Does Your Real Estate Have a Digital Twin?

May 5. 2020. 6 mins read

Innovation is the mother of necessity. Some of the world’s most successful entrepreneurs built their companies to offer a product or service they couldn’t find elsewhere. It also implies that you need subject matter expertise in a particular domain before you can successfully sell to it. Today, we’re going to talk about a startup that is developing a way to create digital twins for commercial real estate properties and beyond.

About REscan

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Founded in 2015, Silicon Valley startup REscan has raised $6 million in funding so far to develop a full-stack solution that allows them to create a digital twin of any indoor space. It all starts with capturing the data, processing it to remove any sensitive information, then making it accessible and searchable. In order to better understand the value proposition, we sat down to speak with the two co-founders of REscan, Chief Executive Officer, Robert Herman, and Chief Product Officer, Botond Bognar. Both men have something in common – extensive experience in commercial real estate and a problem they encountered that hadn’t been solved yet.

You wouldn’t purchase a home without setting foot in it, and people who dabble in commercial properties are no different. Mr. Herman talked about how a career in commercial real estate investing means non-stop travel to view properties. Investors want to know extensive detail about spaces before purchasing them. Even more so, the people that occupy them. For example, the proximity to other more popular commercial spaces like an Apple store is quite relevant. How viewable is a potential storefront when exiting an Apple store? These are the sorts of obscure questions that can only be answered by visiting a property. And it’s not just investors that need these types of questions answered. In the world of commercial real estate, there are somewhere around 26 different verticals that have a need to view properties – brokers, property managers, lenders, tenants, the list goes on.

The founders of REscan looked high and low for a solution that would allow them to view commercial properties remotely. While Google mastered mapping the world’s streets, what they offer for indoor spaces doesn’t go much beyond 360-degree images. Even larger companies like Esri that sell geographic information solutions don’t offer a mapping service for commercial properties that goes beyond the front door. Since they couldn’t find any solutions in the market, they decided to build one. Rather than trying to reinvent the wheel, they went scouting to find some intellectual property around mapping indoor spaces.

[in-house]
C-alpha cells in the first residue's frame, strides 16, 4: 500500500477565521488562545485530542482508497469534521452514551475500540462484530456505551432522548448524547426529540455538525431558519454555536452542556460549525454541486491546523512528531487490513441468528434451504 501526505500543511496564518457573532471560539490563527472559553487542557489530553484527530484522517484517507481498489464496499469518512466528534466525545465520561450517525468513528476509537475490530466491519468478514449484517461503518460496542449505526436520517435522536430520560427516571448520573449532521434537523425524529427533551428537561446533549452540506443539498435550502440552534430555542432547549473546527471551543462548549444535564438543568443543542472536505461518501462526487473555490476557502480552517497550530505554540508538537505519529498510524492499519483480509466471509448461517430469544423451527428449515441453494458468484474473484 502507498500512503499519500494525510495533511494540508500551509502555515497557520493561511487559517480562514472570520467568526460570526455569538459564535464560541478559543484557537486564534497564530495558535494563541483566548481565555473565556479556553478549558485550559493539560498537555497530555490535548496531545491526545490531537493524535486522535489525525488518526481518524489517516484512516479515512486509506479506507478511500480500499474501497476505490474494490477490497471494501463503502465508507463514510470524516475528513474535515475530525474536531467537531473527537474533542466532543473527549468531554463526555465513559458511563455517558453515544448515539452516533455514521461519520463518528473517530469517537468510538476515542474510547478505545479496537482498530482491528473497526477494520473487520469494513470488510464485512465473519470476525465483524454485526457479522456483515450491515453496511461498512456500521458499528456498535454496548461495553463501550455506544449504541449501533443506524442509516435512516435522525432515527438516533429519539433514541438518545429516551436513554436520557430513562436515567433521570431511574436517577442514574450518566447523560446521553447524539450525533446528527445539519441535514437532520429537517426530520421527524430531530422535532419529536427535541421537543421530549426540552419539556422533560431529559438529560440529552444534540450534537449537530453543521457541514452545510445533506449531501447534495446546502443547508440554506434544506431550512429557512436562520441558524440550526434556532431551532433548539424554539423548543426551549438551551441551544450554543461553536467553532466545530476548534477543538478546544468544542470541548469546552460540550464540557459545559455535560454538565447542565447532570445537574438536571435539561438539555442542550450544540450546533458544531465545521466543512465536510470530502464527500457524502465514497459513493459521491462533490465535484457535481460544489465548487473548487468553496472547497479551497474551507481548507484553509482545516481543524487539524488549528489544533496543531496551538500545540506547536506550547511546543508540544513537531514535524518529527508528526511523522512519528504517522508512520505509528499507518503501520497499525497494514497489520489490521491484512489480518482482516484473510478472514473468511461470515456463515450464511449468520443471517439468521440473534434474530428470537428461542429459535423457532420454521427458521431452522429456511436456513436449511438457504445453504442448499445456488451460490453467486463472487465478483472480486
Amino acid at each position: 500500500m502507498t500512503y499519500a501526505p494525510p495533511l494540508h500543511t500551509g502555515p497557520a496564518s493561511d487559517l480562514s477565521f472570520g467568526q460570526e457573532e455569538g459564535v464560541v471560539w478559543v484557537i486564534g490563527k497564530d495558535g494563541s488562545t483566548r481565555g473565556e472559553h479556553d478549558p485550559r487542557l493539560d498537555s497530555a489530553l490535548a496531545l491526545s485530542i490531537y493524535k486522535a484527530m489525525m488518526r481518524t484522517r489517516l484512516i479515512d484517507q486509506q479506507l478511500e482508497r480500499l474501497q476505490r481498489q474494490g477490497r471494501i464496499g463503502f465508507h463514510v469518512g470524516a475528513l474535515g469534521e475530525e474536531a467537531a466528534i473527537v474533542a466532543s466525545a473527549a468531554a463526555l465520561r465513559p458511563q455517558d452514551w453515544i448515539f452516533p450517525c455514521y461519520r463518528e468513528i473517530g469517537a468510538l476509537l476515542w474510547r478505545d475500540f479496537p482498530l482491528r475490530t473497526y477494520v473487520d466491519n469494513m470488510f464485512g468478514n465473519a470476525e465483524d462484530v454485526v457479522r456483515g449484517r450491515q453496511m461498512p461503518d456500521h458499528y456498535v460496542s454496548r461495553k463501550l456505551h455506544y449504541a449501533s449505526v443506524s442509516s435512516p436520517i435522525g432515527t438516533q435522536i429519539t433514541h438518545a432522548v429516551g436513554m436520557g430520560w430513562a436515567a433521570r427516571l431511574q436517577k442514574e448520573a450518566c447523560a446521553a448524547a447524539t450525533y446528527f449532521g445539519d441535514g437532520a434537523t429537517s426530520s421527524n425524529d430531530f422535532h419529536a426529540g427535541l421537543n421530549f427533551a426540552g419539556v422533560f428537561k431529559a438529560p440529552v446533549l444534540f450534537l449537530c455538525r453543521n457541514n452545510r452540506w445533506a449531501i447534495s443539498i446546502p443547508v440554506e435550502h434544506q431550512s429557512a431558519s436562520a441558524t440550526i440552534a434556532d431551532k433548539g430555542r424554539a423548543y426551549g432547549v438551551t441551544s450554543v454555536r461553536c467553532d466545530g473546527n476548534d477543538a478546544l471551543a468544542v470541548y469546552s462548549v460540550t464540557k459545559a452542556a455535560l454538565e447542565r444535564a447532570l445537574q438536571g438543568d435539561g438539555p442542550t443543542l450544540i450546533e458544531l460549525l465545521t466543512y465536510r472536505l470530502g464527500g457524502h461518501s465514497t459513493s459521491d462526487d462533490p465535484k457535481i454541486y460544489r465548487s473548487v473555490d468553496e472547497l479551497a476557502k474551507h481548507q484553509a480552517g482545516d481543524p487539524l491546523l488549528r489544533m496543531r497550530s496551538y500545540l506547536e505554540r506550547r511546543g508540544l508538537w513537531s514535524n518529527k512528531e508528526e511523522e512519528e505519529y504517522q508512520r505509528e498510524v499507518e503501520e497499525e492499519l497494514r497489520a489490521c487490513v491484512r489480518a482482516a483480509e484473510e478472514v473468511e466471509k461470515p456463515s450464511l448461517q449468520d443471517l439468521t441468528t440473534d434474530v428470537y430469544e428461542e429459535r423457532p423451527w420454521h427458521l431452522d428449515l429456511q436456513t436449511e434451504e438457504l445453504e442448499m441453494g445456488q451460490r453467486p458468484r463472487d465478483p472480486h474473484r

The Technology Behind REscan

Indoor mapping is relatively new compared to outdoor mapping and brings along its own set of challenges. You need to capture video that is optimized to be viewed at the height of a human head. The configuration of spaces changes very quickly, not to mention how different lighting can affect data captures. White walls commonly encountered in offices present a unique challenge as they can trick sensors. Surfaces are even trickier. That’s why the two founders approached SRI International for a technology solution.

SRI stands for “Stanford Research Institute,” and it’s a non-profit scientific research institute that helps commercialize technology, some of which we touched on in last year’s piece on The Future of Medical Imaging and Machine Learning. Turns out that SRI had already done some work on indoor mapping for the Department of Defense and had a technology solution that would fit the bill. REscan hired them to do a workshop on a million-square-foot property and SRI liked the idea. After a successful pilot, REscan licensed significant intellectual property – 1.5 million lines of code and 14 patents – and SRI became not only their technology partner but an investor as well. The end result is this futuristic-looking helmet and loads of software that makes the magic happen.

Miniaturized self-driving car technology in a hard hat - Credit: REscan
Miniaturized self-driving car technology in a hard hat – Credit: REscan